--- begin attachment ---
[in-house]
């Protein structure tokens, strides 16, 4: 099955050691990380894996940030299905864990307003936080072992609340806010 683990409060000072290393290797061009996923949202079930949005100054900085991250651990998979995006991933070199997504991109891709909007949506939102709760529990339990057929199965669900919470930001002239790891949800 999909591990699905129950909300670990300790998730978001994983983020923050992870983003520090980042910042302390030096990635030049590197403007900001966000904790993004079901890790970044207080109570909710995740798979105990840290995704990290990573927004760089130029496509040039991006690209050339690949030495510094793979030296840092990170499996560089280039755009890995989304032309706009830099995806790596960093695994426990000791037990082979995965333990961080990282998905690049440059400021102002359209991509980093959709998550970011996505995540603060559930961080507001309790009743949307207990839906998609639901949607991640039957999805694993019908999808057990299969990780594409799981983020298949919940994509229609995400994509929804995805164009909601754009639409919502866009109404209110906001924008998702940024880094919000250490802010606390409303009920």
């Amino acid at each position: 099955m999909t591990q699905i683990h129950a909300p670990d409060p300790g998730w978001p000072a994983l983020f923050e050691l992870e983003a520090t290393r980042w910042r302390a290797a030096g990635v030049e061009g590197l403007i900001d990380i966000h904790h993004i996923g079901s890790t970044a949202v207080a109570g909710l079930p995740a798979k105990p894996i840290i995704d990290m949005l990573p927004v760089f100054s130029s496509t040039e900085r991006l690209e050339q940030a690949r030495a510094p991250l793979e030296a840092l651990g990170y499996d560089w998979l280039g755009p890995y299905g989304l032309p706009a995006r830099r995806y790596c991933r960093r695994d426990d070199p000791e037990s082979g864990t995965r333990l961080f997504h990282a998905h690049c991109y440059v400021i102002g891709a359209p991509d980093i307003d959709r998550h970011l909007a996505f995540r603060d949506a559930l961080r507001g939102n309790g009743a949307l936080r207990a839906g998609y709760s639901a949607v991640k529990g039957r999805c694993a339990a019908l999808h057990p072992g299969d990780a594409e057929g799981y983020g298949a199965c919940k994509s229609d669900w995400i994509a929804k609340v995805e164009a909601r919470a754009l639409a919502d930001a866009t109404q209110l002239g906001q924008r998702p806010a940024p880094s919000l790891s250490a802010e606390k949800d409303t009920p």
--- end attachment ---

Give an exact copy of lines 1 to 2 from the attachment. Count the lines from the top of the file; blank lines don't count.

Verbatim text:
[in-house]
């Protein structure tokens, strides 16, 4: 099955050691990380894996940030299905864990307003936080072992609340806010 683990409060000072290393290797061009996923949202079930949005100054900085991250651990998979995006991933070199997504991109891709909007949506939102709760529990339990057929199965669900919470930001002239790891949800 999909591990699905129950909300670990300790998730978001994983983020923050992870983003520090980042910042302390030096990635030049590197403007900001966000904790993004079901890790970044207080109570909710995740798979105990840290995704990290990573927004760089130029496509040039991006690209050339690949030495510094793979030296840092990170499996560089280039755009890995989304032309706009830099995806790596960093695994426990000791037990082979995965333990961080990282998905690049440059400021102002359209991509980093959709998550970011996505995540603060559930961080507001309790009743949307207990839906998609639901949607991640039957999805694993019908999808057990299969990780594409799981983020298949919940994509229609995400994509929804995805164009909601754009639409919502866009109404209110906001924008998702940024880094919000250490802010606390409303009920």